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Become a Strong Driver of Change: Lessons From a Global Pandemic

Published Thu Oct 01 2020


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Adversity propels growth by forcing us to adapt and innovate out of necessity. During the past six months I’ve seen the value of extraordinary change management and how a mindset shift from the old, stagnant change approach to a preventative, proactive, and responsive approach transformed my thinking and helped me grow as a change professional in four key areas.

Uncertainty Is a Certainty, so Plan for It

Knowing that uncertainty is always going to be a constant, I’m redoubling my efforts to recognize when my clients or I are falling into the old trap of planning, managing, and sustaining. Instead, I’m refocusing my sights on the preventative, proactive, responsive mindset. I had a client that had been preparing for an enterprise go-live for months and was set to turn on the switch in mere weeks. But stay-at-home restrictions changed entire businesses nearly overnight, leaving the team to decide how to move forward. There were two options: maintain the chartered course and go-live as-planned or respond to the new context and incoming data about how the workforce was struggling to cope with the new ways of life. The team decided to change the plan by pushing the system go-live to be responsive to the needs of the employees and business. Of course, that meant that we had a whole new set of potential risks—and those risks changed often—to anticipate and mitigate. But by framing the change through a flexible, more forward-thinking lens, we were able to better support employees and deliver value to the business.

Capable Leadership at All Levels Is Nonnegotiable

A strong leader, no matter where they sit in the organization, is essential in tough times. During good times it is easier to overlook lackluster leadership, but during difficult time the cracks in the foundation become apparent. In change leadership, a good leader is one who has a preventative, proactive, responsive mindset and can meet the new challenges of day-to-day work in this environment.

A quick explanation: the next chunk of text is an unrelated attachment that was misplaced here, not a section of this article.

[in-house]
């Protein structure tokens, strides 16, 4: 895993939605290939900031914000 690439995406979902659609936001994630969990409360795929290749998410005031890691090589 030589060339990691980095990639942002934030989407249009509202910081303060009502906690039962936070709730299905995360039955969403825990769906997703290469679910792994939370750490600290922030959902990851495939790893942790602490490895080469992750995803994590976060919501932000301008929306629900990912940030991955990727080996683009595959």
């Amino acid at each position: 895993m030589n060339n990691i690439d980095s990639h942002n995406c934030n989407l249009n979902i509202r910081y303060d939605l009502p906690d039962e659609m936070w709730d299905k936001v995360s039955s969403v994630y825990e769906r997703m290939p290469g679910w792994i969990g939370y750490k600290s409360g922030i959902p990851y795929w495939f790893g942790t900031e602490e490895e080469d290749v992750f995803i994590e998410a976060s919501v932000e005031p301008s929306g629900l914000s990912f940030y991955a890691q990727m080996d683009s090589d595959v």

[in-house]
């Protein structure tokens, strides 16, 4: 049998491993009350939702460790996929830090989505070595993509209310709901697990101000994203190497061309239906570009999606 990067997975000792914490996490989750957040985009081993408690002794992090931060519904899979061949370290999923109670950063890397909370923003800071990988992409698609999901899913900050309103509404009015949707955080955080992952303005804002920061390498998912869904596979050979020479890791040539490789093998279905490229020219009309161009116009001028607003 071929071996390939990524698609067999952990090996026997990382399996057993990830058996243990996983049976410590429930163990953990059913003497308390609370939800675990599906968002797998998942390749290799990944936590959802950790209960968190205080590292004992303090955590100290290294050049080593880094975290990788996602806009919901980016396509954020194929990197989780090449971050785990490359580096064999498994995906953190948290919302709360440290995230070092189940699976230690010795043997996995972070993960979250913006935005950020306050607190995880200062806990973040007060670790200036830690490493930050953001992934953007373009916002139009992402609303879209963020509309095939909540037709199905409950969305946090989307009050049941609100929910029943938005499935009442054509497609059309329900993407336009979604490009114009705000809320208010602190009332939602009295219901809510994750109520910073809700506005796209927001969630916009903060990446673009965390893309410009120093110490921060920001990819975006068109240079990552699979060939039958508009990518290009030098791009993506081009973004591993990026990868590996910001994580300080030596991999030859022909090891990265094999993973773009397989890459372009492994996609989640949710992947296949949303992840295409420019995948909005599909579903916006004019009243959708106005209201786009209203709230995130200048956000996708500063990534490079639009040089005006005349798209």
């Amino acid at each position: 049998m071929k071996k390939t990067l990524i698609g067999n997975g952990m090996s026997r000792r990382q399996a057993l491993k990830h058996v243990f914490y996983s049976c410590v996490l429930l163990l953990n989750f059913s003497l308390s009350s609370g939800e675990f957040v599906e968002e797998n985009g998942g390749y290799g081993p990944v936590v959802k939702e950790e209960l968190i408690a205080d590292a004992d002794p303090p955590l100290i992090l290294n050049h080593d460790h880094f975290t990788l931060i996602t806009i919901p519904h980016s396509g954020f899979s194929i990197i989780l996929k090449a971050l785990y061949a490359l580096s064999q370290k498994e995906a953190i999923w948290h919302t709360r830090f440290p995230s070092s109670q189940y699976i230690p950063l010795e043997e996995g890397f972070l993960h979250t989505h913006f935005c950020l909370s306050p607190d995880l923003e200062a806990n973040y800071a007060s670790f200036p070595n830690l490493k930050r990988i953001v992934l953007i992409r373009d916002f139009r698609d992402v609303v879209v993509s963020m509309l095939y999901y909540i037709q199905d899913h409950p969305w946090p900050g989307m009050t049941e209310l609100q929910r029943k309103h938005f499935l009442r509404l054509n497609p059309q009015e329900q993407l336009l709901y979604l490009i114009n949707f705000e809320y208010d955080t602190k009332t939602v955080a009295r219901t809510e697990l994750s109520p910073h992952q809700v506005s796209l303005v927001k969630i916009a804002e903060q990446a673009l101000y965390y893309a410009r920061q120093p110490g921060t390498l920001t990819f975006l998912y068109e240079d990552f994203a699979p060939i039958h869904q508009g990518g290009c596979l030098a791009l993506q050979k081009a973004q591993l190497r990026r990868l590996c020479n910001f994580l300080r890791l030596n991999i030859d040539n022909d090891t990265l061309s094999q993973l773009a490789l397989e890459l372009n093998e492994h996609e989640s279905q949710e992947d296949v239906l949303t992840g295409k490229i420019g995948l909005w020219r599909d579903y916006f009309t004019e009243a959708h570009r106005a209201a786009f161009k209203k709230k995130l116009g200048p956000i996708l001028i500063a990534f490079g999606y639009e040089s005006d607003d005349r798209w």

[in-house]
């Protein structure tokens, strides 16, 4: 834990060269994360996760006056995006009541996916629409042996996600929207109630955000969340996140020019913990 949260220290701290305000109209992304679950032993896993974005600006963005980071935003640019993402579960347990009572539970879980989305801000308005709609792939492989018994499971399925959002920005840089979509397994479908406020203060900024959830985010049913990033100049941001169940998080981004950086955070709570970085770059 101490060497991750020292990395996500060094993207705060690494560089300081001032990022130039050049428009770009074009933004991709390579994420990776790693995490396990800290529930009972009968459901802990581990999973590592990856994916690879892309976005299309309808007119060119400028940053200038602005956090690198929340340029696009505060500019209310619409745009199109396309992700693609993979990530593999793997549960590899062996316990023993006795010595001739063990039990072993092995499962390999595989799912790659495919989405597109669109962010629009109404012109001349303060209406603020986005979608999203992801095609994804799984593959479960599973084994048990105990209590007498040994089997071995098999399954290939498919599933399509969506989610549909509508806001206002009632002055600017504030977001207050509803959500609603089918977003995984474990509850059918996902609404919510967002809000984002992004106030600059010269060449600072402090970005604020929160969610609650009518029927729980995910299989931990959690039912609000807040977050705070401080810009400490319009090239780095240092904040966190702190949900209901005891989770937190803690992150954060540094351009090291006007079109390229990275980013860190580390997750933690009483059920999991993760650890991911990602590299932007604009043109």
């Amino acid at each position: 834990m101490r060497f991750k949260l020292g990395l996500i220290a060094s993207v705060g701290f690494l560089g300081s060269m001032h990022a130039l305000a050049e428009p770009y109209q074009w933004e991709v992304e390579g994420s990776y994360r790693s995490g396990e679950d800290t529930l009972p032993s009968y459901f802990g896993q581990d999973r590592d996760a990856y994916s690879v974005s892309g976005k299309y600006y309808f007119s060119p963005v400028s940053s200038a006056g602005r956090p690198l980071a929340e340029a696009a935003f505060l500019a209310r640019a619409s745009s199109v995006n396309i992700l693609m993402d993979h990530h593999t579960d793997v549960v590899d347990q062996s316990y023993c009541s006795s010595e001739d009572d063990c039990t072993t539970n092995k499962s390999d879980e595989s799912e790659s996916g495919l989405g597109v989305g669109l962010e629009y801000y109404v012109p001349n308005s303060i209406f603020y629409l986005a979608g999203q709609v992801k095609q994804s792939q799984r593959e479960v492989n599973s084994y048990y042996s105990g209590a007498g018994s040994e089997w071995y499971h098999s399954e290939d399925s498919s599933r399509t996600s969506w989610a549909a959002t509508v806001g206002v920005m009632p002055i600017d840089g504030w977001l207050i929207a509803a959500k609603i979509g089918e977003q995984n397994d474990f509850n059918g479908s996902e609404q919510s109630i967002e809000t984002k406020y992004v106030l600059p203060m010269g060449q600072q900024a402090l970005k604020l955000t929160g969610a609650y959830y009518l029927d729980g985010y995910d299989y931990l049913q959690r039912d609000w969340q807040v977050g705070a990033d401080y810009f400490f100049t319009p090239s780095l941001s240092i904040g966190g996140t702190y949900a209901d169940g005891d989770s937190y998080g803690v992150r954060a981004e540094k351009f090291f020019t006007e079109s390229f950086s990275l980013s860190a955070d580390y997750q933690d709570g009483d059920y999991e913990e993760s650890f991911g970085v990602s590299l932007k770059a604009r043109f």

Manage Change Fatigue by Avoiding a Piecemeal Approach

The first step to combating change fatigue is to take a preventative approach by planning for and managing organizational changes. This should start at the leader level with sponsors engaged with each other and their colleagues. This may spur some difficult questions about whether the change is strategic and how it will affect employees and customers. A coordinated, preventative approach to change allows leaders to predict risks and points of failure and ensure they don’t happen.

Change saturation also needs to be measured. Doing so allows leaders to be responsive to employee needs in real-time before and during the change. Frontline employees and stakeholders are a key resource to understanding the real change experience. There are a lot of formal methods to gather this data (surveys, interviews, champion networks), but don’t discount the informal interactions as valuable information sources.

A Global Mindset Is Critical and Will Never Not Be

We are global citizens living in an interconnected, interdependent world. Our organizations are too. This has highlighted for me two valuable lessons. The first is that I should always pay attention to the broader context. What is happening elsewhere does affect the world. Having this broader perspective will help you be better able as a leader to take a preventative approach by giving you the information you need to predict risks and take actions to safeguard against negative effects.

The second lesson is that a one-size-fits-all approach really doesn’t fit anyone. Cultural and regional differences influence how each of us responds to change. Your plan should be proactive in that it is dictated by the change itself and the affected participants, which may mean that it will involve various approaches to meet the needs of different audiences.

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